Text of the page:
Comment on Ofsted: Evaluating Mathematics Provision for 14 - 19-Year-Olds

By Jones, Margaret | Mathematics Teaching, July 2006 | Go to article overview

Comment on Ofsted: Evaluating Mathematics Provision for 14 - 19-Year-Olds


Jones, Margaret, Mathematics Teaching


It was a pleasure to read a report with which I felt in whole-hearted agreement. The report is intended to contribute to the debate on 14-19 mathematics following the publication of the Smith Report. The basic finding linked to previous findings across all key stages, although the focus is definitely 14-19. Positive elements that resonated with my own perception of good teaching in this age range were:

* The importance of good quality teaching that promoted learning that stimulated students to think for themselves;

* The need to give a coherent picture of mathematical ideas - the 'big picture' that is often cited;

* Questioning to identify and rectify mathematical misconceptions and the use of incorrect answers to develop understanding.

Elements that resonated with my view of the problems were:

* A lack in some areas of the country of suitably qualified teachers;

* Presenting mathematics as a collection of arbitrary rules did not motivate students and also limited their achievement;

* Ineffective questioning that failed to identify errors and misconceptions;

* Lack of imagination or confidence to try new approaches;

* A narrow focus on exam requirements meant students were not prepared for further study. A number of recommendations are made:

* First, that the DfES and QCA ensure the revision of GCSE and A level mathematics results in exams that encourage effective understanding and problem-solving;

* The DfES should continue to invest in the dissemination of good practice; and encourage more use of the subject coaching programmes and networks in both schools and colleges; (I see here a role for the newly formed National Centre for Excellence in the Teaching of Mathematics (NCETM))

Finally schools and colleges should:

* Promote the development of teachers' subject knowledge and active styles of teaching;

* Develop effective informal assessment systems, questioning that promotes an immediate response to identified difficulties;

* Capitalize on ICT developments;

* At Key Stage 4, focus on the development of pupils' understanding in order to prepare them for further study. …

The rest of this article is only available to active members of Questia

Already a member? Log in now.

Notes for this article

Add a new note
If you are trying to select text to create highlights or citations, remember that you must now click or tap on the first word, and then click or tap on the last word.
One moment ...
Default project is now your active project.
Project items
Notes
Cite this article

Cited article

Style
Citations are available only to our active members.
Buy instant access to cite pages or passages in MLA 8, MLA 7, APA and Chicago citation styles.

(Einhorn, 1992, p. 25)

(Einhorn 25)

(Einhorn 25)

1. Lois J. Einhorn, Abraham Lincoln, the Orator: Penetrating the Lincoln Legend (Westport, CT: Greenwood Press, 1992), 25, http://www.questia.com/read/27419298.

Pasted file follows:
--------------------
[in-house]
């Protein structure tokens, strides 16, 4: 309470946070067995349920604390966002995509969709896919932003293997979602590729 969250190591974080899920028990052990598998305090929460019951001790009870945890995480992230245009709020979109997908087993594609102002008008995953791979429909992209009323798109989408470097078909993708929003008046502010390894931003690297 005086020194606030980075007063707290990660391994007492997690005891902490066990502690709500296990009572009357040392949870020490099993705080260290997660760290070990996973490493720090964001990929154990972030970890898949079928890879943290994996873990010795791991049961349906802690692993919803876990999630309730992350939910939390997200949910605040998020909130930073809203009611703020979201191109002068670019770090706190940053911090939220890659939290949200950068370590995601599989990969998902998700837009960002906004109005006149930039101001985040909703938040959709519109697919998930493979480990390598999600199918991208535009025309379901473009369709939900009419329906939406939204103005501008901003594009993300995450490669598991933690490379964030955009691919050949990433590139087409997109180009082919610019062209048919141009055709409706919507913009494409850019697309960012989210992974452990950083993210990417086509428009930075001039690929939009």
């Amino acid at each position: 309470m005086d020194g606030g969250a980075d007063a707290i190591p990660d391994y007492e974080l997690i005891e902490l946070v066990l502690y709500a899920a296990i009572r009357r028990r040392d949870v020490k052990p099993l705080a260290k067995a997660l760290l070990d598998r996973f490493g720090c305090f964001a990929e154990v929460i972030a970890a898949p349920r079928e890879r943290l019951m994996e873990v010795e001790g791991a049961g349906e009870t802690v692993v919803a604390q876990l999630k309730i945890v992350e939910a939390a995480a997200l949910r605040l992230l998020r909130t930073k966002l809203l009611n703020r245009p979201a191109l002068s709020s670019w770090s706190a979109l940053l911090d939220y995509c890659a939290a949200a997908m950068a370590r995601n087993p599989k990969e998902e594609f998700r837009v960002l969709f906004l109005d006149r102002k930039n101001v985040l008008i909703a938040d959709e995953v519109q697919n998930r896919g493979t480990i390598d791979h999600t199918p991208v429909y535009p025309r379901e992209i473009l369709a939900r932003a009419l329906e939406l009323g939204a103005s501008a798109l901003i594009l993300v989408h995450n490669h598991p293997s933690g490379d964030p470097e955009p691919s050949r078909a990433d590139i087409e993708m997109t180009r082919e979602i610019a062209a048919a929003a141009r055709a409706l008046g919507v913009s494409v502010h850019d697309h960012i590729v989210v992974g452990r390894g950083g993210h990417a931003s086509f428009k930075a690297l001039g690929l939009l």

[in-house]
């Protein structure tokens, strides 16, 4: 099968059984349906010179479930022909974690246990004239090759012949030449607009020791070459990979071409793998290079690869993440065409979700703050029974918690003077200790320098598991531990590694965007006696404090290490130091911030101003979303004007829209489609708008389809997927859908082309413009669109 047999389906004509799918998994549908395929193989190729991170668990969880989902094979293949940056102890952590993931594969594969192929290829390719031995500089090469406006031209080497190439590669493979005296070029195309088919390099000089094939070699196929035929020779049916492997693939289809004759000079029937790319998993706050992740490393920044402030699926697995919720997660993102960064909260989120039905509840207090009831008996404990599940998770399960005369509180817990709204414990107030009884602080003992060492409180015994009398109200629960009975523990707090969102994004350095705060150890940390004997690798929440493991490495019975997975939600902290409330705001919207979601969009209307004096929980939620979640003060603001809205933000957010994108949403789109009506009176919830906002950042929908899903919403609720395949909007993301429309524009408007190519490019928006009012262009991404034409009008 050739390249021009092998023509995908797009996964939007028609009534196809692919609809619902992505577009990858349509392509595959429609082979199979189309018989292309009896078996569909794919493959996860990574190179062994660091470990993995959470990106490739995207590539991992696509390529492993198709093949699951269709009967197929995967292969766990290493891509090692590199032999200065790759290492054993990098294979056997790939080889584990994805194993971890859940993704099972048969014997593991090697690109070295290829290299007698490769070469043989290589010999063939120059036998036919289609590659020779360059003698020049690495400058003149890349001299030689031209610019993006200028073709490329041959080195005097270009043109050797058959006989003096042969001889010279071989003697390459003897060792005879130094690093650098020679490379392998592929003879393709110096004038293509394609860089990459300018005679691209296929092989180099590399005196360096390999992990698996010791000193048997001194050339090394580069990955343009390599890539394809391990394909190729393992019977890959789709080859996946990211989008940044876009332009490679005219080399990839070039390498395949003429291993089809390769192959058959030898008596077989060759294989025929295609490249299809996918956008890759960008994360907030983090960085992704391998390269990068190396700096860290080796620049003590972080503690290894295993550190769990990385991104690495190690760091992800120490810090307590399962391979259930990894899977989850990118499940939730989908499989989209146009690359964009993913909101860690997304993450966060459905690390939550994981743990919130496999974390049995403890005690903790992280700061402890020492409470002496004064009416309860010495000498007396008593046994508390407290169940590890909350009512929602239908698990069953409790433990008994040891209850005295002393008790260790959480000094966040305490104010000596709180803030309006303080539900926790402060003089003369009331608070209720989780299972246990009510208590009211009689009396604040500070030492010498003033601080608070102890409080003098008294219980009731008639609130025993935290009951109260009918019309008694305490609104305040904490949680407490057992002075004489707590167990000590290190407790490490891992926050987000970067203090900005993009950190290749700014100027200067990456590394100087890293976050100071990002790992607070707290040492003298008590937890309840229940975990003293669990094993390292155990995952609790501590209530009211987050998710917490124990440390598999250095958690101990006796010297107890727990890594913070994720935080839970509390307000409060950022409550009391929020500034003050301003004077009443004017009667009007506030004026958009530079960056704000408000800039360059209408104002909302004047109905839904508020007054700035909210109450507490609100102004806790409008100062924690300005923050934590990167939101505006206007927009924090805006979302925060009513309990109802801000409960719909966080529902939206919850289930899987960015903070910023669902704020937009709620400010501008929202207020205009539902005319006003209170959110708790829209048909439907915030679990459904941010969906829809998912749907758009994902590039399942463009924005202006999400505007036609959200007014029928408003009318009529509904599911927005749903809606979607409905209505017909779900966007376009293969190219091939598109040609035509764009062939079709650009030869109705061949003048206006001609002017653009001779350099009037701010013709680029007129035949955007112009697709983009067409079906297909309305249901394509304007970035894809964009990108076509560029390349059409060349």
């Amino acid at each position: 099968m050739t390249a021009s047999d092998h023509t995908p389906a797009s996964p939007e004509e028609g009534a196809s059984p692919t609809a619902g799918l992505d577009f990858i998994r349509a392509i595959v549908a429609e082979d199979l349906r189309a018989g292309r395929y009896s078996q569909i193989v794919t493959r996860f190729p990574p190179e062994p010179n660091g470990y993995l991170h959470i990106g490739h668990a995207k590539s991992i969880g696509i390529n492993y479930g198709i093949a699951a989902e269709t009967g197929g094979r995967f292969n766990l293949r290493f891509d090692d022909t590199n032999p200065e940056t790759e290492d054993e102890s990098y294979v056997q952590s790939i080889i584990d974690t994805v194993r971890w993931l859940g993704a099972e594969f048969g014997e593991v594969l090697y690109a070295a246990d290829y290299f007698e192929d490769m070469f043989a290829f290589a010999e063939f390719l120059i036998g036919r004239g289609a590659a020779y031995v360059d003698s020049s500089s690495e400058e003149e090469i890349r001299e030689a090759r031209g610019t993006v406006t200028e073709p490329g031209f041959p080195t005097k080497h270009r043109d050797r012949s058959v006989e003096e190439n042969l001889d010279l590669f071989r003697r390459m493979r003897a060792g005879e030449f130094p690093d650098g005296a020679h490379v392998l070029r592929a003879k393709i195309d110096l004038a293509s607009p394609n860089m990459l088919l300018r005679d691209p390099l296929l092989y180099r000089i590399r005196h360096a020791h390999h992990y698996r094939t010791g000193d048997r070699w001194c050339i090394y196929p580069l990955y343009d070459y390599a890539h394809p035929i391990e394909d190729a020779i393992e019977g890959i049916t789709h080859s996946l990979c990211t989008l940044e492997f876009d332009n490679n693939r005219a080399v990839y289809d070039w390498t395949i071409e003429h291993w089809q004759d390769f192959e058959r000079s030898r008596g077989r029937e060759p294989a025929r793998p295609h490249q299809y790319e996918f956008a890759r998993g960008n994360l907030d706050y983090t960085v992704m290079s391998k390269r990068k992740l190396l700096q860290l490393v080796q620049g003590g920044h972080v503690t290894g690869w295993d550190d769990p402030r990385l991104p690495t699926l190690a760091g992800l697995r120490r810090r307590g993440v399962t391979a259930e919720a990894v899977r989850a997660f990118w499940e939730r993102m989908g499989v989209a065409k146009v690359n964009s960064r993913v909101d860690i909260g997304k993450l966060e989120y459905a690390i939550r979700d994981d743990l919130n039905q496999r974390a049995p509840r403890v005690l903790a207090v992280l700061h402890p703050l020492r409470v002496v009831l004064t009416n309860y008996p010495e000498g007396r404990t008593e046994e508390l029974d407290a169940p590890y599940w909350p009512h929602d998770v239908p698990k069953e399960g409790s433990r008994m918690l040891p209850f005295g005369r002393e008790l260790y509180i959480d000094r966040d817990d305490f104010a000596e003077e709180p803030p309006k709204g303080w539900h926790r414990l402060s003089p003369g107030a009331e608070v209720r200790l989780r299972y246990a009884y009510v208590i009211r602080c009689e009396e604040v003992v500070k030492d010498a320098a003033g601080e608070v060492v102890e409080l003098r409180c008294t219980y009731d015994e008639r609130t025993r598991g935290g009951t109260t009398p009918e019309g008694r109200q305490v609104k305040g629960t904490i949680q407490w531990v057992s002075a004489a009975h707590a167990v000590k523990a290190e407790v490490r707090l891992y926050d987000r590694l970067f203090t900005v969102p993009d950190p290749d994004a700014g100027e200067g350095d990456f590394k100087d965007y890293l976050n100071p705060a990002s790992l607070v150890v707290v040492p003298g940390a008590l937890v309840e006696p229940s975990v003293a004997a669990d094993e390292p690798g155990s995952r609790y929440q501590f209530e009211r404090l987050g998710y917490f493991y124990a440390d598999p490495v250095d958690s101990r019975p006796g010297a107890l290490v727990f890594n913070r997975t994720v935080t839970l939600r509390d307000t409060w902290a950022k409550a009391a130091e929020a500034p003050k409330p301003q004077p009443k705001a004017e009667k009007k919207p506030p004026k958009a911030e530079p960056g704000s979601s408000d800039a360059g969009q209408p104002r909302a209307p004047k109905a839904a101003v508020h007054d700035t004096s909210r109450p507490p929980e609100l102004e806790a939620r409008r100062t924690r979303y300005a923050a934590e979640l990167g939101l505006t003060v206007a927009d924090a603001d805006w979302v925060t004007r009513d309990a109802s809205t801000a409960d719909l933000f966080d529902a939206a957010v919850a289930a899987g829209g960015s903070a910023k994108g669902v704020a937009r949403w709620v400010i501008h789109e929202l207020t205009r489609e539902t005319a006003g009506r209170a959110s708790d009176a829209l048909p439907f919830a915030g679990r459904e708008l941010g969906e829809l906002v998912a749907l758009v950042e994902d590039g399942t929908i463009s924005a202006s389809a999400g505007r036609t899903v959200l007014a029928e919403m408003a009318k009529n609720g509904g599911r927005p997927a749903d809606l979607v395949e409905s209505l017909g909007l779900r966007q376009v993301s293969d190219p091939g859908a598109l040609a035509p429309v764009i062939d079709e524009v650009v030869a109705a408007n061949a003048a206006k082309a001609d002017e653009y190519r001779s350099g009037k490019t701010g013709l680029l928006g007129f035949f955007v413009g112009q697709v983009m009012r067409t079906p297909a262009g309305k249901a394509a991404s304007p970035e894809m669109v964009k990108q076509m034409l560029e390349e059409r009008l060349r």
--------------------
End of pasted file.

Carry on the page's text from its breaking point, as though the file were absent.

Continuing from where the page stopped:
Note: primary sources have slightly different requirements for citation. Please see these guidelines for more information.

Cited article

Comment on Ofsted: Evaluating Mathematics Provision for 14 - 19-Year-Olds
Settings

Settings

Typeface
Text size Smaller Larger Reset View mode
Search within

Search within this article

Look up

Look up a word

  • Dictionary
  • Thesaurus
Please submit a word or phrase above.
Print this page

Print this page

Why can't I print more than one page at a time?

Help
Full screen
Items saved from this article
  • Highlights & Notes
  • Citations
Some of your highlights are legacy items.

Highlights saved before July 30, 2012 will not be displayed on their respective source pages.

You can easily re-create the highlights by opening the book page or article, selecting the text, and clicking “Highlight.”

matching results for page

    Questia reader help

    How to highlight and cite specific passages

    1. Click or tap the first word you want to select.
    2. Click or tap the last word you want to select, and you’ll see everything in between get selected.
    3. You’ll then get a menu of options like creating a highlight or a citation from that passage of text.

    OK, got it!

    Cited passage

    Style
    Citations are available only to our active members.
    Buy instant access to cite pages or passages in MLA 8, MLA 7, APA and Chicago citation styles.

    "Portraying himself as an honest, ordinary person helped Lincoln identify with his audiences." (Einhorn, 1992, p. 25).

    "Portraying himself as an honest, ordinary person helped Lincoln identify with his audiences." (Einhorn 25)

    "Portraying himself as an honest, ordinary person helped Lincoln identify with his audiences." (Einhorn 25)

    "Portraying himself as an honest, ordinary person helped Lincoln identify with his audiences."1

    1. Lois J. Einhorn, Abraham Lincoln, the Orator: Penetrating the Lincoln Legend (Westport, CT: Greenwood Press, 1992), 25, http://www.questia.com/read/27419298.

    Cited passage

    Thanks for trying Questia!

    Please continue trying out our research tools, but please note, full functionality is available only to our active members.

    Your work will be lost once you leave this Web page.

    Buy instant access to save your work.

    Already a member? Log in now.

    Search by... Author
    Show... All Results Primary Sources Peer-reviewed

    Oops!

    An unknown error has occurred. Please click the button below to reload the page. If the problem persists, please try again in a little while.